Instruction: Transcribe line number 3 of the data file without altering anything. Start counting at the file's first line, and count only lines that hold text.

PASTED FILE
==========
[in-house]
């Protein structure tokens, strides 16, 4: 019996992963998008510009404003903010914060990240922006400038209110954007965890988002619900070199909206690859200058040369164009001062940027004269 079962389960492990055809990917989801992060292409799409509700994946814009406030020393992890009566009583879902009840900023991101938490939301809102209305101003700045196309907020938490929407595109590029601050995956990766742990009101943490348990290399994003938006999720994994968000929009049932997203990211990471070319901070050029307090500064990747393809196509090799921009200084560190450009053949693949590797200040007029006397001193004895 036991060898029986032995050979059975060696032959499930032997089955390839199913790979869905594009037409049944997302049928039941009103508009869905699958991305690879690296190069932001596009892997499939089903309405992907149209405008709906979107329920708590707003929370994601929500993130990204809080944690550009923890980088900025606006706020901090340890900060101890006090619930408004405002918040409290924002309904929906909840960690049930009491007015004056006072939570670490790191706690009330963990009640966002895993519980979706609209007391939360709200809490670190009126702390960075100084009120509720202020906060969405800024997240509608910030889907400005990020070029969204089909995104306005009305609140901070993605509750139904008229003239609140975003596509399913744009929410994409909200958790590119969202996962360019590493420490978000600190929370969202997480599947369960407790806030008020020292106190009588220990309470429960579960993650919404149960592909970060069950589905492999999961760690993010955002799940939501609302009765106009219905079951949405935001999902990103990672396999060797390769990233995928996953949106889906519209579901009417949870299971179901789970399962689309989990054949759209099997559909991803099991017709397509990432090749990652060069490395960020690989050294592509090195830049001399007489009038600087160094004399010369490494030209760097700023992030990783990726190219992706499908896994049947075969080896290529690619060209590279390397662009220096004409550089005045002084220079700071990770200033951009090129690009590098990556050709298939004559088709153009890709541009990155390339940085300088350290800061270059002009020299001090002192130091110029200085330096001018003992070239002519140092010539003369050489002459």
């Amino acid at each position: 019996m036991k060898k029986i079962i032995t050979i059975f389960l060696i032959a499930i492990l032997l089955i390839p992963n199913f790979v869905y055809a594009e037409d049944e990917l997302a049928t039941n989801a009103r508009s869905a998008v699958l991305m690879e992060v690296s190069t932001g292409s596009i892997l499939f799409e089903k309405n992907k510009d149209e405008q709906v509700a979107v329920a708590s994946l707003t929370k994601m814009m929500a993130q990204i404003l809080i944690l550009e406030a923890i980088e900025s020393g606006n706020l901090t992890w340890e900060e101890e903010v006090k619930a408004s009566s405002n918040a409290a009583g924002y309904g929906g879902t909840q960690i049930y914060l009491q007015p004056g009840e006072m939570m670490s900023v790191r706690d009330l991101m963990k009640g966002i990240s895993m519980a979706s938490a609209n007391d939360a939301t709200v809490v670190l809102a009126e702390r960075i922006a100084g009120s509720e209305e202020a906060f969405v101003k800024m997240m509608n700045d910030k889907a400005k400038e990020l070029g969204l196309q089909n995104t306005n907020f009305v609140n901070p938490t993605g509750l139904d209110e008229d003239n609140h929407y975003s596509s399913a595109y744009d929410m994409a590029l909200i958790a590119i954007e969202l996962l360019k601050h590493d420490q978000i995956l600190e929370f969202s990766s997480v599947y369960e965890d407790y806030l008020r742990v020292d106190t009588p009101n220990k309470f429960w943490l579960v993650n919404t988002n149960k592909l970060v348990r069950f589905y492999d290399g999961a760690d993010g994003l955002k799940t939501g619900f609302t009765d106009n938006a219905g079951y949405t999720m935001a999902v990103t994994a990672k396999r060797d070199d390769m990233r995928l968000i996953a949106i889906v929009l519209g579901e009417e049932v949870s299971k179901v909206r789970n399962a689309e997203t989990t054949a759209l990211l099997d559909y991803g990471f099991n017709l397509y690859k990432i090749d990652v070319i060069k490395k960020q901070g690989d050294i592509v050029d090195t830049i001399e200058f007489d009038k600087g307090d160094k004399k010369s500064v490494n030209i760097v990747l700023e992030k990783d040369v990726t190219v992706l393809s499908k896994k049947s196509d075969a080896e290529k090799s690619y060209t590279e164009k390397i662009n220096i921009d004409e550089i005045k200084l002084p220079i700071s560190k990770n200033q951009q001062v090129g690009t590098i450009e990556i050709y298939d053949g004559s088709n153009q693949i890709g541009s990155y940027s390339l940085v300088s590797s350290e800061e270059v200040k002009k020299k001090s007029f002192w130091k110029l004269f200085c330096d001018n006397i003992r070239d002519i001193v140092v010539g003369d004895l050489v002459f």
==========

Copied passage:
């Amino acid at each position: 019996m036991k060898k029986i079962i032995t050979i059975f389960l060696i032959a499930i492990l032997l089955i390839p992963n199913f790979v869905y055809a594009e037409d049944e990917l997302a049928t039941n989801a009103r508009s869905a998008v699958l991305m690879e992060v690296s190069t932001g292409s596009i892997l499939f799409e089903k309405n992907k510009d149209e405008q709906v509700a979107v329920a708590s994946l707003t929370k994601m814009m929500a993130q990204i404003l809080i944690l550009e406030a923890i980088e900025s020393g606006n706020l901090t992890w340890e900060e101890e903010v006090k619930a408004s009566s405002n918040a409290a009583g924002y309904g929906g879902t909840q960690i049930y914060l009491q007015p004056g009840e006072m939570m670490s900023v790191r706690d009330l991101m963990k009640g966002i990240s895993m519980a979706s938490a609209n007391d939360a939301t709200v809490v670190l809102a009126e702390r960075i922006a100084g009120s509720e209305e202020a906060f969405v101003k800024m997240m509608n700045d910030k889907a400005k400038e990020l070029g969204l196309q089909n995104t306005n907020f009305v609140n901070p938490t993605g509750l139904d209110e008229d003239n609140h929407y975003s596509s399913a595109y744009d929410m994409a590029l909200i958790a590119i954007e969202l996962l360019k601050h590493d420490q978000i995956l600190e929370f969202s990766s997480v599947y369960e965890d407790y806030l008020r742990v020292d106190t009588p009101n220990k309470f429960w943490l579960v993650n919404t988002n149960k592909l970060v348990r069950f589905y492999d290399g999961a760690d993010g994003l955002k799940t939501g619900f609302t009765d106009n938006a219905g079951y949405t999720m935001a999902v990103t994994a990672k396999r060797d070199d390769m990233r995928l968000i996953a949106i889906v929009l519209g579901e009417e049932v949870s299971k179901v909206r789970n399962a689309e997203t989990t054949a759209l990211l099997d559909y991803g990471f099991n017709l397509y690859k990432i090749d990652v070319i060069k490395k960020q901070g690989d050294i592509v050029d090195t830049i001399e200058f007489d009038k600087g307090d160094k004399k010369s500064v490494n030209i760097v990747l700023e992030k990783d040369v990726t190219v992706l393809s499908k896994k049947s196509d075969a080896e290529k090799s690619y060209t590279e164009k390397i662009n220096i921009d004409e550089i005045k200084l002084p220079i700071s560190k990770n200033q951009q001062v090129g690009t590098i450009e990556i050709y298939d053949g004559s088709n153009q693949i890709g541009s990155y940027s390339l940085v300088s590797s350290e800061e270059v200040k002009k020299k001090s007029f002192w130091k110029l004269f200085c330096d001018n006397i003992r070239d002519i001193v140092v010539g003369d004895l050489v002459f």